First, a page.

As she grew, it appeared that dear Wallis was not only attractive but that she had a well cultivated mind. The brother of her late father funded her attendance at the best school in Maryland, and it is said that she pushed herself hard to do well. In the end it is more than likely that her intellect, rather than her appearance is what struck a chord with HRH The Prince of Wales. Furthermore, it was while at school that she had the opportunity to rub shoulders with future socialites such as heiress Renée du Pont among others.
Wallis’s ambitions in the area of marriage also seemed to be apparent as she tied the knot, as they say, in total three times including to the, then, former King of England. Interestingly, and in parallel with Meghan’s own experience in the UK and with the Royal establishment, after the marriage Wallis was denied a title, thus never being referred to as Her Royal Highness (HRH for short). And furthermore, after the abdication, Edward and Wallis were effectively exiled from British shores. In their instance they lived in a number of locations in France, and in fact, the wedding took place there. During the Second World War they travelled to Spain and Portugal, and for a brief period to the Caribbean, but they ultimately ended up back in France once the war was won.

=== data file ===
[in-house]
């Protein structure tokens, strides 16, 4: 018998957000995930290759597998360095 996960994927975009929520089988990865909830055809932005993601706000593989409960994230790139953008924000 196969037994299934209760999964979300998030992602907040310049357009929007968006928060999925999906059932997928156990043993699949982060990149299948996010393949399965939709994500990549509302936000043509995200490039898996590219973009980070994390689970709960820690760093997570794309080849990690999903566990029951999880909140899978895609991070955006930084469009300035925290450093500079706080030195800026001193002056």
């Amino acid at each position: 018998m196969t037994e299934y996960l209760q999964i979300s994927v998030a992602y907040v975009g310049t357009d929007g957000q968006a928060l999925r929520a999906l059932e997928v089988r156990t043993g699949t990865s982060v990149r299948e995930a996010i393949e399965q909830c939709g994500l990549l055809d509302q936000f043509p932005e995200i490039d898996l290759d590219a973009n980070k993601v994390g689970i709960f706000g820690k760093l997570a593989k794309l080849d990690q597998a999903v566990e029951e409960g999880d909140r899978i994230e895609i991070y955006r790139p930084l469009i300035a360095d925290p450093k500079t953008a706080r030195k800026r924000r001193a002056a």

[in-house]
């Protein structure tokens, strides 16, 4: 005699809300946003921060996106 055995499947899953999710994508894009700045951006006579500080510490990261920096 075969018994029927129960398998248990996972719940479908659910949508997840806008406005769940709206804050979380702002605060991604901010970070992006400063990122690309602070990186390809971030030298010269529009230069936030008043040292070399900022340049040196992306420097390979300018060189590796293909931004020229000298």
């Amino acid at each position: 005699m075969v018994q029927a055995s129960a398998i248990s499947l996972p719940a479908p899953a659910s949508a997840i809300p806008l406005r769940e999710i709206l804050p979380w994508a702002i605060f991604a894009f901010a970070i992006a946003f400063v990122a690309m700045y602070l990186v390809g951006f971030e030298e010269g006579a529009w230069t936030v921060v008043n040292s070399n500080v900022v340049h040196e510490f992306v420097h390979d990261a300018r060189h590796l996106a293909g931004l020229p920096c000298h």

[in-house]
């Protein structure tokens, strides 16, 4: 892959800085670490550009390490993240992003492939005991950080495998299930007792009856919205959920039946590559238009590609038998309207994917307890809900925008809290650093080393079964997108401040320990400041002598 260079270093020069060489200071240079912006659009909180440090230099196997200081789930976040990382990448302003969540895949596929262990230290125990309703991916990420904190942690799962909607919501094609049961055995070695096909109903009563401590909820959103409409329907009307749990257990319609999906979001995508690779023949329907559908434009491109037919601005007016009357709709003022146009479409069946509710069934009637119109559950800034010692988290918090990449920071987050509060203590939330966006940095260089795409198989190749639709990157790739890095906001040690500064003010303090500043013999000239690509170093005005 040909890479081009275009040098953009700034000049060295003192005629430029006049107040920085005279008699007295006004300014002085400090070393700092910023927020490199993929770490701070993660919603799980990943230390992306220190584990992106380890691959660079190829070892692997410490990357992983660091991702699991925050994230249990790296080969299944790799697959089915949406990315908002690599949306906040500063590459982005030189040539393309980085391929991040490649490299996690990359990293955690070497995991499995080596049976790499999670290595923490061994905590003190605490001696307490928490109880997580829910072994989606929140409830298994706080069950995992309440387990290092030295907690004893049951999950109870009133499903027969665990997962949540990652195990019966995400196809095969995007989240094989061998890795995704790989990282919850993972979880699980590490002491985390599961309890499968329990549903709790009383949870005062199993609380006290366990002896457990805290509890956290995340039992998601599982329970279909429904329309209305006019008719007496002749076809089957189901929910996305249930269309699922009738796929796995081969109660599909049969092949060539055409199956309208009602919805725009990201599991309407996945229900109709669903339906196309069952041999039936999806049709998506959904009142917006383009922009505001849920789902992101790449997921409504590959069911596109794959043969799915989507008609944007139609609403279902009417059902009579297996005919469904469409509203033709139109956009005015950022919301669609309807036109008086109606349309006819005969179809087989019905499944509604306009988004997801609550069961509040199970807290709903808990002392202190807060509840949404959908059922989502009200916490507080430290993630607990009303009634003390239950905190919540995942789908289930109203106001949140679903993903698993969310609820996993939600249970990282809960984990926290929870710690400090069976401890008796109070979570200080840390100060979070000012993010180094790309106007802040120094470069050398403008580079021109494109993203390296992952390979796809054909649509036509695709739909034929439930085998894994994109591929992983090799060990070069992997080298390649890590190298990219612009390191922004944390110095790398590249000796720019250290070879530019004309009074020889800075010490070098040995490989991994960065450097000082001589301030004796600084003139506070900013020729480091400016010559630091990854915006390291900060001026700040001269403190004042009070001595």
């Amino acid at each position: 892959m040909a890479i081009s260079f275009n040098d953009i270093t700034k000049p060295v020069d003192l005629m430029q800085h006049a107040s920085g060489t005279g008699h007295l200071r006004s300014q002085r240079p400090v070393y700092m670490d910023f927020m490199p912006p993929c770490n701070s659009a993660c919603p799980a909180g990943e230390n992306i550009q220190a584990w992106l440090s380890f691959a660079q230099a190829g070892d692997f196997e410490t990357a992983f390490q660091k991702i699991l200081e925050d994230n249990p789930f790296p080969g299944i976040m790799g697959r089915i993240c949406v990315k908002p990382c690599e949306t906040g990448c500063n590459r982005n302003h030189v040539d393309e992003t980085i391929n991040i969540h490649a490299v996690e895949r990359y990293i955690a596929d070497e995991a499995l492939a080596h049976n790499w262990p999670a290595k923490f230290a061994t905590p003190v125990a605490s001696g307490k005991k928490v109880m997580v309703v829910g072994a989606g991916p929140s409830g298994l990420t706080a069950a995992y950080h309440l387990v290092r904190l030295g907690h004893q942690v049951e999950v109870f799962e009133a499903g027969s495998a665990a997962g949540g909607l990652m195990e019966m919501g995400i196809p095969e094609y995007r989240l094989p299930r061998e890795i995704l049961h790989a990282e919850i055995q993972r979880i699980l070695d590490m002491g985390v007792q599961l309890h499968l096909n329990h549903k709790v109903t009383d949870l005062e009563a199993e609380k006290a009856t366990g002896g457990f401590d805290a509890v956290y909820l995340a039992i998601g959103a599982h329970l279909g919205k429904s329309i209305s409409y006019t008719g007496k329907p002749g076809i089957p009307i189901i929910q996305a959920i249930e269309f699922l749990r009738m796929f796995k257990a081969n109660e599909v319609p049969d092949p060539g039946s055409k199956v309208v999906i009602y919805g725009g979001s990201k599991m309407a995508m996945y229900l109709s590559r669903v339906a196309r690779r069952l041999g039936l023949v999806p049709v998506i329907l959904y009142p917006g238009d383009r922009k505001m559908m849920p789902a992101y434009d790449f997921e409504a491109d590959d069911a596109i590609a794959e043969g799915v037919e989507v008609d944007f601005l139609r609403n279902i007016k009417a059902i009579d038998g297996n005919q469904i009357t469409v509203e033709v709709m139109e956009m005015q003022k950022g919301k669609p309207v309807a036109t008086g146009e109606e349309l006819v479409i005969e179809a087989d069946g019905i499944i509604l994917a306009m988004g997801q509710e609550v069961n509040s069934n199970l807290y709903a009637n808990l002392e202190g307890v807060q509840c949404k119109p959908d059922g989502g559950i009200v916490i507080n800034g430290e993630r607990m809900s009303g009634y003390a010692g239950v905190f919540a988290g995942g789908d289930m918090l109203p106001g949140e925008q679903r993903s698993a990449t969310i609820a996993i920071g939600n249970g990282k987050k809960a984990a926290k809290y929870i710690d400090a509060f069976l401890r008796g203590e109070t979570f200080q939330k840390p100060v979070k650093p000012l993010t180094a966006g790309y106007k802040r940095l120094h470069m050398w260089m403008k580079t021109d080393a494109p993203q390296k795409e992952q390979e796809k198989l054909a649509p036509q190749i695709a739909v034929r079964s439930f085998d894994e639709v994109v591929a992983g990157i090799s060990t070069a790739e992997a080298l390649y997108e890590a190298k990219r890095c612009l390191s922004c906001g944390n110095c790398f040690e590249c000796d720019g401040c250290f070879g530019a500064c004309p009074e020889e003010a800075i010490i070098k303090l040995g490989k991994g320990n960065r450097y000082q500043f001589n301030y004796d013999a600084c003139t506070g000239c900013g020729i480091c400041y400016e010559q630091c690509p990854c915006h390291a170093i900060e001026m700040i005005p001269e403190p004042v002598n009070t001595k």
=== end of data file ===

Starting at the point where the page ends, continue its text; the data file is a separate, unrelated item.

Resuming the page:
It is on this point that I find the most interesting. It is from the point of view of the departure of Meghan and Harry from the UK that I feel the lessons had been learned from the experiences of Wallis and Edward. In the case of the predecessors, they were effectively shunned from British Royal life and circled being relegated to an insignificant Château and overlooked and kept at arms length on purpose. This may, in part, be due to their politically unacceptable views on Nazism (they actually revered Hitler and even visited him in Germany on one occasion!). However, some say that this was done in spite of the disrespect that they feel they were shown by the, now infamous, firm.
Meghan and Harry took one step that, while it made them unpopular, did ultimately provide them with one enormous benefit over the Windsor’s. They left of their own accord in a manner and to a location, of their own choosing. This assertiveness has made them unpopular, however, what kind of life do you think they would be living if they had ended up in Africa as had originally been proposed by the establishment? Yes the idea is veiled in philanthropy and to promote the British Commonwealth, and there surely would have been an element of that in their relocation there, assuredly. However, it is also an excruciatingly convenient location to hide away a couple (and their children) that don’t quite fit in with the status quo.